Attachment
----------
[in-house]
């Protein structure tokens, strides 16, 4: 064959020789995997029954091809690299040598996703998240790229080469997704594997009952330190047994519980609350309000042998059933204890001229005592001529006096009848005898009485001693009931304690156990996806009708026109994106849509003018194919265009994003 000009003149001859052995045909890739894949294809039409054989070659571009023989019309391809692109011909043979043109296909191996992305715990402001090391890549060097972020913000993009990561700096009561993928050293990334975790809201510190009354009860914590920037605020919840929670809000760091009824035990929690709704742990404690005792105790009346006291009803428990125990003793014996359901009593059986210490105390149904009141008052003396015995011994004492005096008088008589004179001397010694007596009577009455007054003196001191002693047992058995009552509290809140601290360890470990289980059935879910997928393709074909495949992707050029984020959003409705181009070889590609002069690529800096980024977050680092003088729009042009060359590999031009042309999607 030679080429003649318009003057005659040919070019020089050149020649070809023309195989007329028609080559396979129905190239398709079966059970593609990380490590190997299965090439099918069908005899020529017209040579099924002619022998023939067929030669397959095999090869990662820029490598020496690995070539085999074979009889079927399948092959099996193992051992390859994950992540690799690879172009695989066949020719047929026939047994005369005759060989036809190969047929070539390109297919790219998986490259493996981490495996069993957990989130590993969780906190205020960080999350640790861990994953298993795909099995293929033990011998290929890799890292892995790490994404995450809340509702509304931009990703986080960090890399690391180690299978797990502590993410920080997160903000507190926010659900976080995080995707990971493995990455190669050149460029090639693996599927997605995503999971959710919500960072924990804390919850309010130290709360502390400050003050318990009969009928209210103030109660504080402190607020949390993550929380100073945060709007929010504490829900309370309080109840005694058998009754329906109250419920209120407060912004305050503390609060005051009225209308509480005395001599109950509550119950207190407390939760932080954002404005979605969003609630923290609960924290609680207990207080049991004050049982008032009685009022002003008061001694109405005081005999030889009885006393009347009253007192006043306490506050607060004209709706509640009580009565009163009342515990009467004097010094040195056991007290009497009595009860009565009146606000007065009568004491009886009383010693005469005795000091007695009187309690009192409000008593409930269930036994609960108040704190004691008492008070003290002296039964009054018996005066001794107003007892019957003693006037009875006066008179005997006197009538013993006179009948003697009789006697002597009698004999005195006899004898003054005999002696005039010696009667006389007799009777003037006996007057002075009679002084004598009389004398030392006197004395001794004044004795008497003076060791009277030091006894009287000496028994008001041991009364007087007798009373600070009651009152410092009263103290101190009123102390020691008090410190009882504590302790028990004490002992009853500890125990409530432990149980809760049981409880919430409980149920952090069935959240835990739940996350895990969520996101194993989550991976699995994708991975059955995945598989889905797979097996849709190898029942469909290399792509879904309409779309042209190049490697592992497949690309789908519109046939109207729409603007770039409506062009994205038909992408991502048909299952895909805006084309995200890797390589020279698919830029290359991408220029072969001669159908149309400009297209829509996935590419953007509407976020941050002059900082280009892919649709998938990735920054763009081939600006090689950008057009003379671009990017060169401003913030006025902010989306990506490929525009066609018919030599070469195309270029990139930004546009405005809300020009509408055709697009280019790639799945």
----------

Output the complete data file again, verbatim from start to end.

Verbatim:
[in-house]
């Protein structure tokens, strides 16, 4: 064959020789995997029954091809690299040598996703998240790229080469997704594997009952330190047994519980609350309000042998059933204890001229005592001529006096009848005898009485001693009931304690156990996806009708026109994106849509003018194919265009994003 000009003149001859052995045909890739894949294809039409054989070659571009023989019309391809692109011909043979043109296909191996992305715990402001090391890549060097972020913000993009990561700096009561993928050293990334975790809201510190009354009860914590920037605020919840929670809000760091009824035990929690709704742990404690005792105790009346006291009803428990125990003793014996359901009593059986210490105390149904009141008052003396015995011994004492005096008088008589004179001397010694007596009577009455007054003196001191002693047992058995009552509290809140601290360890470990289980059935879910997928393709074909495949992707050029984020959003409705181009070889590609002069690529800096980024977050680092003088729009042009060359590999031009042309999607 030679080429003649318009003057005659040919070019020089050149020649070809023309195989007329028609080559396979129905190239398709079966059970593609990380490590190997299965090439099918069908005899020529017209040579099924002619022998023939067929030669397959095999090869990662820029490598020496690995070539085999074979009889079927399948092959099996193992051992390859994950992540690799690879172009695989066949020719047929026939047994005369005759060989036809190969047929070539390109297919790219998986490259493996981490495996069993957990989130590993969780906190205020960080999350640790861990994953298993795909099995293929033990011998290929890799890292892995790490994404995450809340509702509304931009990703986080960090890399690391180690299978797990502590993410920080997160903000507190926010659900976080995080995707990971493995990455190669050149460029090639693996599927997605995503999971959710919500960072924990804390919850309010130290709360502390400050003050318990009969009928209210103030109660504080402190607020949390993550929380100073945060709007929010504490829900309370309080109840005694058998009754329906109250419920209120407060912004305050503390609060005051009225209308509480005395001599109950509550119950207190407390939760932080954002404005979605969003609630923290609960924290609680207990207080049991004050049982008032009685009022002003008061001694109405005081005999030889009885006393009347009253007192006043306490506050607060004209709706509640009580009565009163009342515990009467004097010094040195056991007290009497009595009860009565009146606000007065009568004491009886009383010693005469005795000091007695009187309690009192409000008593409930269930036994609960108040704190004691008492008070003290002296039964009054018996005066001794107003007892019957003693006037009875006066008179005997006197009538013993006179009948003697009789006697002597009698004999005195006899004898003054005999002696005039010696009667006389007799009777003037006996007057002075009679002084004598009389004398030392006197004395001794004044004795008497003076060791009277030091006894009287000496028994008001041991009364007087007798009373600070009651009152410092009263103290101190009123102390020691008090410190009882504590302790028990004490002992009853500890125990409530432990149980809760049981409880919430409980149920952090069935959240835990739940996350895990969520996101194993989550991976699995994708991975059955995945598989889905797979097996849709190898029942469909290399792509879904309409779309042209190049490697592992497949690309789908519109046939109207729409603007770039409506062009994205038909992408991502048909299952895909805006084309995200890797390589020279698919830029290359991408220029072969001669159908149309400009297209829509996935590419953007509407976020941050002059900082280009892919649709998938990735920054763009081939600006090689950008057009003379671009990017060169401003913030006025902010989306990506490929525009066609018919030599070469195309270029990139930004546009405005809300020009509408055709697009280019790639799945």